Celery rates much higher as a daily staple, particularly because it’s so high in both water content and minerals. Celery is a great natural source of the essential mineral sodium, making this veggie a great option for satisfying a salty food craving for anyone on a reduced sodium diet. Celery makes an easy and tasty snack on it’s own or dipped in your favorite nut butter.

4. Raw Tahini

The sesame seeds that make up tahini are another nutritional powerhouse. Sesame seeds contain some of the highest concentrations of calcium and zinc among all plant foods. They’re also high in certain amino acids that are less common on a plant-based diet such as arginine, lysine and methionine.

An incredibly easy and versatile recipe for raw tahini is to mix it with miso paste, a little water and either lecithin powder or granules. The full recipe for this sauce can be found in Uncooking with Jameth and Kim, a classic raw recipe book written by the formulators of Healthforce Nutritional products. This sauce is fantastic on mashed potatoes or gluten-free pasta whenever you’re craving more rich and savory foods.

5. Sweet Potatoes

Sweet potatoes were the traditional dietary staple of the famously long lived Okinawan culture in Japan. These isolated populations were famous for having access to few imported foods, yet still boasting impressive health, vitality and longevity.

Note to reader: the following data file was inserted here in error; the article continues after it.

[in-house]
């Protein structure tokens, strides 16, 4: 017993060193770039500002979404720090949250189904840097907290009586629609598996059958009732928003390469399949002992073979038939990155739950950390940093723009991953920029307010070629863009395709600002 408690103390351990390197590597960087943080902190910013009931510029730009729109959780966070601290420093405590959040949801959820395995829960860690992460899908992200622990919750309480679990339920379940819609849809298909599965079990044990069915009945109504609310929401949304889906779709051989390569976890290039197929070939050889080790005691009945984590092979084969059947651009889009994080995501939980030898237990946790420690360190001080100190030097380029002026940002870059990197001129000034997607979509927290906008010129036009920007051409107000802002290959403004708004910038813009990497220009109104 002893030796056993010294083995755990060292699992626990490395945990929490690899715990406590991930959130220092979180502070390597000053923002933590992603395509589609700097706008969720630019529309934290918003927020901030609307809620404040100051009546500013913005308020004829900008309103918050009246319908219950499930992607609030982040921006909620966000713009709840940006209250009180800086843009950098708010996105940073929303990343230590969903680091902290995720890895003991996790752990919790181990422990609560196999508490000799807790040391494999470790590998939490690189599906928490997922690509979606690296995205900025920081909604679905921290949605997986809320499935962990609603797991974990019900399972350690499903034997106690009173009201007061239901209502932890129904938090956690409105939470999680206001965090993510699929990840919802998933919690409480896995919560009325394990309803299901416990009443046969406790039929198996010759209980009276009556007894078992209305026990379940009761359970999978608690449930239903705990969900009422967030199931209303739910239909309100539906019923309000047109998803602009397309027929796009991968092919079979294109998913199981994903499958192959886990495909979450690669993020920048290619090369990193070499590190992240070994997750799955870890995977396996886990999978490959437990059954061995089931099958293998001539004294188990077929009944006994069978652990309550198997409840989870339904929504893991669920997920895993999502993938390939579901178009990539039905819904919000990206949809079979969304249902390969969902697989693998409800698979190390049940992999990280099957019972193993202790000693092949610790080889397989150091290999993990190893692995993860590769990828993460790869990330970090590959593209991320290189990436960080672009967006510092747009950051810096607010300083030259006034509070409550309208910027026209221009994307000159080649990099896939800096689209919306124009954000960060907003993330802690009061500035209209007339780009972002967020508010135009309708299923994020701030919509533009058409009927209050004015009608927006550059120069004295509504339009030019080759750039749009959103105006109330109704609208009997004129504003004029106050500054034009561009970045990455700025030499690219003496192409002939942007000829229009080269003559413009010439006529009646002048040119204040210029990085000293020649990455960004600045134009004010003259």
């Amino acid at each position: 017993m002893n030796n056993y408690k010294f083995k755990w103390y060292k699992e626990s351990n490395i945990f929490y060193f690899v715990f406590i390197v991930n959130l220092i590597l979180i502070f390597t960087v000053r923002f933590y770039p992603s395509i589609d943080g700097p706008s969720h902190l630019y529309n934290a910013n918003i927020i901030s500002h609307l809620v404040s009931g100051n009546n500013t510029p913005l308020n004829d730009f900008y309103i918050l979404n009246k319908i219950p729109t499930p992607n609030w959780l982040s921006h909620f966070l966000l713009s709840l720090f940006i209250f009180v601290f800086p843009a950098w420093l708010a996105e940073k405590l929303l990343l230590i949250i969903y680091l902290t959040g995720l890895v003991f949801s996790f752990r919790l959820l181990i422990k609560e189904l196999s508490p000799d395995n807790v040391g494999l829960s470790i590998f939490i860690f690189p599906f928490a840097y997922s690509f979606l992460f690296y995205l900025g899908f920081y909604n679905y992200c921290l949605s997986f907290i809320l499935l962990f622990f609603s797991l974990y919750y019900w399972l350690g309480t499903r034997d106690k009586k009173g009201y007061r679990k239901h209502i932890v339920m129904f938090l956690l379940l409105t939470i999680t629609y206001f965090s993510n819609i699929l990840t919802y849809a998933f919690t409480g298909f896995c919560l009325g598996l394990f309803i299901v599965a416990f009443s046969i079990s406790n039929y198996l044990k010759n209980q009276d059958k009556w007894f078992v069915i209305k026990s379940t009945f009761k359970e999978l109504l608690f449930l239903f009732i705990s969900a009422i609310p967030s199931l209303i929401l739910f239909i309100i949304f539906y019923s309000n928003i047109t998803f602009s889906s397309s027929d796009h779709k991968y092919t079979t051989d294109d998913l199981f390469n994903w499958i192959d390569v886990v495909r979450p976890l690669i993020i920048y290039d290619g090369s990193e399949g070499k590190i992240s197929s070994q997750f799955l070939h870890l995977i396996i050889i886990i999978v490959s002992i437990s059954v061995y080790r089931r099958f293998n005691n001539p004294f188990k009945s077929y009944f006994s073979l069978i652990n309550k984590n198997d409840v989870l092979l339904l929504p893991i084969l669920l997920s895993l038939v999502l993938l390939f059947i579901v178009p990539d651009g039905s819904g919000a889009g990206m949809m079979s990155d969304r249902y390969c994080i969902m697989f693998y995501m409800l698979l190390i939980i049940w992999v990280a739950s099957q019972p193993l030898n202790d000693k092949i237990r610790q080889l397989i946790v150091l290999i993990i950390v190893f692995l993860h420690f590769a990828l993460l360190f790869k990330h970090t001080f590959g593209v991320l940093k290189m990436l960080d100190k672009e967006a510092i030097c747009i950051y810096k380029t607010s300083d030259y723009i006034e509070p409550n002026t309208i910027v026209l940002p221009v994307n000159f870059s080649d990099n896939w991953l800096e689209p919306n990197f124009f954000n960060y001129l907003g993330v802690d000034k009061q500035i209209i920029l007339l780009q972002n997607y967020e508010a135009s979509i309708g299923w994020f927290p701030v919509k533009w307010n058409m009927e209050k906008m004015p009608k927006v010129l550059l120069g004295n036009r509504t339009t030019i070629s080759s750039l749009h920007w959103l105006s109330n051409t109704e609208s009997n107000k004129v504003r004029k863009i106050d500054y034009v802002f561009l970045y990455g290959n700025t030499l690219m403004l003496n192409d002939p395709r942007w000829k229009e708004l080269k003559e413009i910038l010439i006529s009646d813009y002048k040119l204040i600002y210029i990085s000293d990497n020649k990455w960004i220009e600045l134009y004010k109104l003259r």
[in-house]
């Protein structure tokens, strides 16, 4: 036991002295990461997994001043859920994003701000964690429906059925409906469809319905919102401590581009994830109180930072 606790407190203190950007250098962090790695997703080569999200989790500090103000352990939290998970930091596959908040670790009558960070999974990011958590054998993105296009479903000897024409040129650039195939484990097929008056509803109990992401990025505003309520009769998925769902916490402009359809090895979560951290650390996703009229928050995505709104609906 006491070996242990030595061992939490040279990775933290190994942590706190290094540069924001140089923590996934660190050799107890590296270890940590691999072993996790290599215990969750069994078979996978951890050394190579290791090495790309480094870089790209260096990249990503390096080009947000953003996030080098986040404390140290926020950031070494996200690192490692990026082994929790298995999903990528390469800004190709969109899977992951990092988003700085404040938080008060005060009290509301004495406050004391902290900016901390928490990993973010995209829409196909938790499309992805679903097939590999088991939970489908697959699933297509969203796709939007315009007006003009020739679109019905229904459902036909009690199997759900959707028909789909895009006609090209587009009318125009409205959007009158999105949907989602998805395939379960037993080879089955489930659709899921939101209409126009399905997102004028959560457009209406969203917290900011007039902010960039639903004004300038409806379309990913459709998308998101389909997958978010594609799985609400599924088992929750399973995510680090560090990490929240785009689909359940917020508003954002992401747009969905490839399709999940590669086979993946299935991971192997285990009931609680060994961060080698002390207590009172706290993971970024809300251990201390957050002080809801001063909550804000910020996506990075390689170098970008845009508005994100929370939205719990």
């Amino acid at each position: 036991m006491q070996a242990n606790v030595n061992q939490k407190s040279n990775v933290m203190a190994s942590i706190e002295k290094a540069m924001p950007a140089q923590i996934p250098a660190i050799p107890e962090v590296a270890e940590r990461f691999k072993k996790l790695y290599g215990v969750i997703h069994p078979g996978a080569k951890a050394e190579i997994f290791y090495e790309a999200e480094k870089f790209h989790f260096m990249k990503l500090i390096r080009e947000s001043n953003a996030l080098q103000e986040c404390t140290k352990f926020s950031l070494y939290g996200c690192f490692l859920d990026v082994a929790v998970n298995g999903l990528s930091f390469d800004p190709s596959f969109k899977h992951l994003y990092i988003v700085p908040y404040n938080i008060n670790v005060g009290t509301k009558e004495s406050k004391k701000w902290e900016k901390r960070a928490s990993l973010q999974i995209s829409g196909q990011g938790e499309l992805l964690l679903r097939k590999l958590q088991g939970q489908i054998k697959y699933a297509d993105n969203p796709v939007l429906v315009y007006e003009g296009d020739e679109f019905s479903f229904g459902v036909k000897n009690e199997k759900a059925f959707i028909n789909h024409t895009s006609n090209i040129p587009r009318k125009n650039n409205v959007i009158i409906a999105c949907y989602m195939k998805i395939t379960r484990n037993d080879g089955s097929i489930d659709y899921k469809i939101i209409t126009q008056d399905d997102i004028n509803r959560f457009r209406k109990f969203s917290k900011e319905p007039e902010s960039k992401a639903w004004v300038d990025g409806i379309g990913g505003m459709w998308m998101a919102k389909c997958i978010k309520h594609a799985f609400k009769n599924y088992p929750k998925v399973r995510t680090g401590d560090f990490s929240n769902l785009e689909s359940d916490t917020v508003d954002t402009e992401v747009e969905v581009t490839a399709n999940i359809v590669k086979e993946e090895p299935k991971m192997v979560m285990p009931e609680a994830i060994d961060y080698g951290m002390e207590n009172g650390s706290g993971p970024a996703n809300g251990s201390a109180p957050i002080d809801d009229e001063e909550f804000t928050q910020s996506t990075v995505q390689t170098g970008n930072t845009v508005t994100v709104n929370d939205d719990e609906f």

These delicious root vegetables can be a fantastic source of calories when high quality fruit and vegetables aren’t accessible. Sweet potatoes are a good source of fiber, beta carotene, Vitamin C and protein. Potatoes also tend to digest more easily than grains for most people due to their relatively higher water content. This makes them a suitable cooked carbohydrate for those who either don’t wish to or simply can’t afford to eat an all raw food diet.

Sweet potatoes make an especially great staple because they can be prepared so many different ways. They taste wonderful in soup, baked as fries, steamed or boiled. For homemade low-fat potato chips, thinly slice and season 8-10 yams. Place them on a baking sheet in the oven on its lowest setting until they come out crispy or on your dehydrator trays for 12 hours.

6. Chia seeds